This year marks the 25th anniversary of National Infant Immunization Week (NIIW). From April 27-May 4, 2019, NIIW will highlight the importance of protecting infants from vaccine-preventable diseases and celebrate the achievements of immunization programs in promoting healthy communities throughout the United States.
The Centers for Disease Control and Prevention (CDC) recognizes the important role that local health departments (LHDs) play in keeping their communities safe from disease outbreaks through surveillance, education, and administration of childhood vaccines. To get involved during NIIW 2019, use this robust toolkit, check out these planning resources and be sure to share your planned NIIW activities with the CDC. Plus, participate in a Twitter Storm (April 30, 7-9pm ET, #ivax2protect) to share why it’s important to vaccinate on time and support immunization.
Some other specific activities you can do include:
- Post an NIIW banner or button on your website.
- Use pre-written content to promote positive messages about infant immunization through your Facebook and Twitter accounts. Use #NIIW and #ivax2protect in posts.
- Promote CDC’s Instagram Story Q&A (May 2, 12:00-2:00pm ET) and encourage parents of young children to join CDC for this live, virtual event that will answer parents’ vaccination questions. Questions can be submitted on the @CDCgov Instagram page during the event.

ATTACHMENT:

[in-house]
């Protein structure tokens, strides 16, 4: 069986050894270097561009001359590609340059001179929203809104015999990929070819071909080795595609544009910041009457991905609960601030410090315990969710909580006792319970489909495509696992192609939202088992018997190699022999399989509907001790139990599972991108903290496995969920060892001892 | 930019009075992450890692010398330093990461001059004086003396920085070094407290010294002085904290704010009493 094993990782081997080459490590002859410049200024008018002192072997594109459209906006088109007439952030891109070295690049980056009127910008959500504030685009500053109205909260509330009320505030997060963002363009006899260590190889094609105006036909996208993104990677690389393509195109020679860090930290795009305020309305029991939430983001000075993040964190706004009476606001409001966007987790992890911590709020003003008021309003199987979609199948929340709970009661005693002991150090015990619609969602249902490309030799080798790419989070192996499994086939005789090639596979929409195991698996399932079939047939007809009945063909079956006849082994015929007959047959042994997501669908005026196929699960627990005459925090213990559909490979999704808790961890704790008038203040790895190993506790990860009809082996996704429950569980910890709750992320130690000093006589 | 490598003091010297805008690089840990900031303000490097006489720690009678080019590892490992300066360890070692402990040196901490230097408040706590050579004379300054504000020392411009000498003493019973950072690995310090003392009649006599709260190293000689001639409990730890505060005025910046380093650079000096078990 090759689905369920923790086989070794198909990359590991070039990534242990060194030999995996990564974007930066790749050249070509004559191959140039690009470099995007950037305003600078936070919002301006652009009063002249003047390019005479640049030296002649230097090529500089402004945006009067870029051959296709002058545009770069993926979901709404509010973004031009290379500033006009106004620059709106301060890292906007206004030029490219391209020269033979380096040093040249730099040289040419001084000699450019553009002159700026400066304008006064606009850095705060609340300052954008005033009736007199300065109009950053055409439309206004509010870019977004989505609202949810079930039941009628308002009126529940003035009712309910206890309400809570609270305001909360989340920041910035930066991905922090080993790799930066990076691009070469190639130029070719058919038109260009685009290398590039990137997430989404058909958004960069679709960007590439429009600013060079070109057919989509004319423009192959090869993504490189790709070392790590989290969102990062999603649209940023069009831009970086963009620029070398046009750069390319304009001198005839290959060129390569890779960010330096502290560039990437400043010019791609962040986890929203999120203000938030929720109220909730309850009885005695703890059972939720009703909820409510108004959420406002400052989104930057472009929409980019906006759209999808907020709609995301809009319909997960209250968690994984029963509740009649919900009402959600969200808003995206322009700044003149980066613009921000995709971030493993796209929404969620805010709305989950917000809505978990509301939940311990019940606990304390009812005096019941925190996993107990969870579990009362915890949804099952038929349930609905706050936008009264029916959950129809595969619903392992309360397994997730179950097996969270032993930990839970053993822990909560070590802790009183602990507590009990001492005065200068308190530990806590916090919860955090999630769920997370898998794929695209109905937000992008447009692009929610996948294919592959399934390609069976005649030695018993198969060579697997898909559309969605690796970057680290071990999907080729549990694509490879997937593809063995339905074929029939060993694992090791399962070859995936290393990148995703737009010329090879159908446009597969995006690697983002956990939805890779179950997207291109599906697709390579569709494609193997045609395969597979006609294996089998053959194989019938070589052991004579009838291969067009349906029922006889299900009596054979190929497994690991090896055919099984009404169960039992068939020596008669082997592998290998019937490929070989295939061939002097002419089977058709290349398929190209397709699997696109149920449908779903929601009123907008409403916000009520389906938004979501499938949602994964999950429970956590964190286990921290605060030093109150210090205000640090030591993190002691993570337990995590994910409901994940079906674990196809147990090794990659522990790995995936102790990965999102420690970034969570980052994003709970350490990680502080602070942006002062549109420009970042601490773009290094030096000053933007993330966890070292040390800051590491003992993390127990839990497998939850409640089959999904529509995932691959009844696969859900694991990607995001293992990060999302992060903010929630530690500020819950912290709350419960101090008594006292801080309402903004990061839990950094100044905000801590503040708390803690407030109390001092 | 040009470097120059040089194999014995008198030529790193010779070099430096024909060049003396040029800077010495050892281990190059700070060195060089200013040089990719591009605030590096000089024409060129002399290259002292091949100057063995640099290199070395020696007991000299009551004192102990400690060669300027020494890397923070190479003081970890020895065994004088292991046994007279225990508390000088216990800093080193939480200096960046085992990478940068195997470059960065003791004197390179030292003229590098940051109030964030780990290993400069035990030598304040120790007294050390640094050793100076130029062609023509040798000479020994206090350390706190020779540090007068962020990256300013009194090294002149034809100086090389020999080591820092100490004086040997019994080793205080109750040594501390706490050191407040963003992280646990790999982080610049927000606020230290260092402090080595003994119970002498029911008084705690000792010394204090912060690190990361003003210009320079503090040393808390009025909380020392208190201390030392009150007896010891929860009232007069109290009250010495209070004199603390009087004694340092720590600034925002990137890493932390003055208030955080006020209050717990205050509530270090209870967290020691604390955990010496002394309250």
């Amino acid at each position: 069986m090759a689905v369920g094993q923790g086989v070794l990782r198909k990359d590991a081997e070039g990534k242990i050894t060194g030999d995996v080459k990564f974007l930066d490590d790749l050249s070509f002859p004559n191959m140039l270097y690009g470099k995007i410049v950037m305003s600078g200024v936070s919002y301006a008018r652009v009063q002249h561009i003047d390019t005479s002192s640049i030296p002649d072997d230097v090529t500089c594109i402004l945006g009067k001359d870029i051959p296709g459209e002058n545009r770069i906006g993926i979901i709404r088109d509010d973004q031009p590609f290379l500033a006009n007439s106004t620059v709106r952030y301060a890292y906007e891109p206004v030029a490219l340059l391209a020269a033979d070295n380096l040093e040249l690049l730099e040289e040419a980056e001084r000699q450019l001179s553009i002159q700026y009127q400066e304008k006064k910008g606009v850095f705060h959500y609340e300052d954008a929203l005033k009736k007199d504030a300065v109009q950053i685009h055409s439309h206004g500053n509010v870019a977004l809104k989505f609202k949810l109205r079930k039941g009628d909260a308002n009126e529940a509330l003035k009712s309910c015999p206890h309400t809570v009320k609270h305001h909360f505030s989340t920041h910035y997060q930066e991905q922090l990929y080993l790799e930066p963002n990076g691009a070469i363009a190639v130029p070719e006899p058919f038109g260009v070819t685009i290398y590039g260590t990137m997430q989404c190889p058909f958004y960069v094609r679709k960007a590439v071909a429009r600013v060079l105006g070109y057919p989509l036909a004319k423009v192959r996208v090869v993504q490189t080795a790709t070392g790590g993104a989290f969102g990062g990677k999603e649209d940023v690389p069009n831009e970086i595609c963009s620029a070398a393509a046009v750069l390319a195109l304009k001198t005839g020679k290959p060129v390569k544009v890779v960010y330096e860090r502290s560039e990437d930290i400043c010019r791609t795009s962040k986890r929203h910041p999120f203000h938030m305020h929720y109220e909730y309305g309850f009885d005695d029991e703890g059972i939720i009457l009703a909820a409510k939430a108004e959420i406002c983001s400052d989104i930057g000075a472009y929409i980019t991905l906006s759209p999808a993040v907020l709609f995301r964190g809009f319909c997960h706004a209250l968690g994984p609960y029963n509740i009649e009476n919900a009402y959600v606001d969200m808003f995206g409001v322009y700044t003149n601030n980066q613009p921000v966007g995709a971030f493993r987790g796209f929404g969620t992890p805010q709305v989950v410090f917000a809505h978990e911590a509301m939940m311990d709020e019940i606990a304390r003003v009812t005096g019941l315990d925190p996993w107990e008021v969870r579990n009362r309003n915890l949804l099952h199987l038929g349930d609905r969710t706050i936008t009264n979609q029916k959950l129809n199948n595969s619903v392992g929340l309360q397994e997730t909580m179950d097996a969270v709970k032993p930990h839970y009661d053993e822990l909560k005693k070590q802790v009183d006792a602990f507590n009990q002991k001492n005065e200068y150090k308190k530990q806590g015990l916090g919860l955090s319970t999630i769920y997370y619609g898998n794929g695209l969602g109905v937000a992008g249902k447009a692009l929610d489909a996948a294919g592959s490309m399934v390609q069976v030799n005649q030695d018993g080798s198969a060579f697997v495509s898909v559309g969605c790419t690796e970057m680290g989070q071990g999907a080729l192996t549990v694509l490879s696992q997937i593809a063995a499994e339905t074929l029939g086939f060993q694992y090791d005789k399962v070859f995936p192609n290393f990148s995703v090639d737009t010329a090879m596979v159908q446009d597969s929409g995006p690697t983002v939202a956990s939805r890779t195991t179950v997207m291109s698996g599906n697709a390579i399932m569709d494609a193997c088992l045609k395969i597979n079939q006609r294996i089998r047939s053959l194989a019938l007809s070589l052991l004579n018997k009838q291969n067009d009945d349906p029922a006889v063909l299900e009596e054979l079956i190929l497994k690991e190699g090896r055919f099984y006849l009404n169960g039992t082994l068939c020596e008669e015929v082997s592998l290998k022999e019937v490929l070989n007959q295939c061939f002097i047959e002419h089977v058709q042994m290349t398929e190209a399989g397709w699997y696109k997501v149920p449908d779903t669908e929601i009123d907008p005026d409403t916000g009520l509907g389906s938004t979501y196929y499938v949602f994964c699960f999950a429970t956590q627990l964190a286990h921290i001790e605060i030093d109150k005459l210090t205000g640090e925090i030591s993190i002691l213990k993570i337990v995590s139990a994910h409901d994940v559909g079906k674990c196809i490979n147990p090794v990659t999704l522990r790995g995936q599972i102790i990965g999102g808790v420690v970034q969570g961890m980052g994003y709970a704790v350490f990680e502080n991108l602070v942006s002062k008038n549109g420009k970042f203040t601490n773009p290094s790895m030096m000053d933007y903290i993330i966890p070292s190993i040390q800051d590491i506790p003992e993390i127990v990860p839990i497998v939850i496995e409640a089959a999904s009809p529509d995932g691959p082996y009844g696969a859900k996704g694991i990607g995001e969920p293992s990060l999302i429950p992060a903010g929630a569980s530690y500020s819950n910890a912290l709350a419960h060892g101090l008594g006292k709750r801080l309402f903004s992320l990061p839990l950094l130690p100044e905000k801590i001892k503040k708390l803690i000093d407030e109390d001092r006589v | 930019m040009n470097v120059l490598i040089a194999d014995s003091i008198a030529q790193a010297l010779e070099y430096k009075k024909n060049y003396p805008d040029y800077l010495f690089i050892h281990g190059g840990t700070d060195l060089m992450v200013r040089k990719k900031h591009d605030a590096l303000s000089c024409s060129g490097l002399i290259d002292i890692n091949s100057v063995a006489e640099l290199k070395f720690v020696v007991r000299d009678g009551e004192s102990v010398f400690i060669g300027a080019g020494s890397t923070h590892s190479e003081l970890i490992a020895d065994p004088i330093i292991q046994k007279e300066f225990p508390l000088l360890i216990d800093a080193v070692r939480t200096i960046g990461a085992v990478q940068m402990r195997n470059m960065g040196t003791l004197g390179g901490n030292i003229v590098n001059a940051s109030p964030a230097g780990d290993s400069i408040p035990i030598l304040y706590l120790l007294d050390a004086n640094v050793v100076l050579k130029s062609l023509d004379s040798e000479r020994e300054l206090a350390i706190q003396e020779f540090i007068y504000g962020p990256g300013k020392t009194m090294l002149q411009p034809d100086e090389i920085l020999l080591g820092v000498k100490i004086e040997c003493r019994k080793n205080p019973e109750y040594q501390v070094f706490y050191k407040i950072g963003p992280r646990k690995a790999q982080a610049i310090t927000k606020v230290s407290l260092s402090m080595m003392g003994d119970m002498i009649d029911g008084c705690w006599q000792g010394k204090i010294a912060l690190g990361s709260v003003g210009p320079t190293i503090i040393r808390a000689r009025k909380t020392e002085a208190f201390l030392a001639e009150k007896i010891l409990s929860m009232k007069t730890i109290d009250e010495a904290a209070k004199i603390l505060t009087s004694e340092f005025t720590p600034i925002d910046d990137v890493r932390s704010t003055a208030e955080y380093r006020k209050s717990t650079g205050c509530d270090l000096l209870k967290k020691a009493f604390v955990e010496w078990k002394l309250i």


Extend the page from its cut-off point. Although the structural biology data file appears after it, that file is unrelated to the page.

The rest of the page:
- Prepare and distribute newsletter articles for employers, neighborhood associations, utility companies, or other organizations with newsletters.
- Write a news release, op-ed piece or letter to the editor of your local newspaper. You can find templates in the NIIW Media Relations Toolkit.
- Establish an immunization education center in your office, at a local library, major worksites, or other walk-in locations. You can find free educational materials to download and print on CDC’s website.
- Present about NIIW at an already-scheduled meeting of employers, religious leaders, or media representatives, and ask them to get involved with your activities.
- Tell healthcare professionals in your community about CDC’s resources on how to communicate effectively with parents about childhood immunization. These resources were developed together by CDC, The American Academy of Pediatricians and The American Academy of Family Physicians.
LHDs can also highlight gaps in local immunization rates and promote local immunization champions, such as the healthcare professionals, parent advocates, and communication specialists honored by CDC’s Childhood Immunization Award program. By working together, LHDs, states and the federal government have the power to keep our nation’s children healthy through on-time immunizations.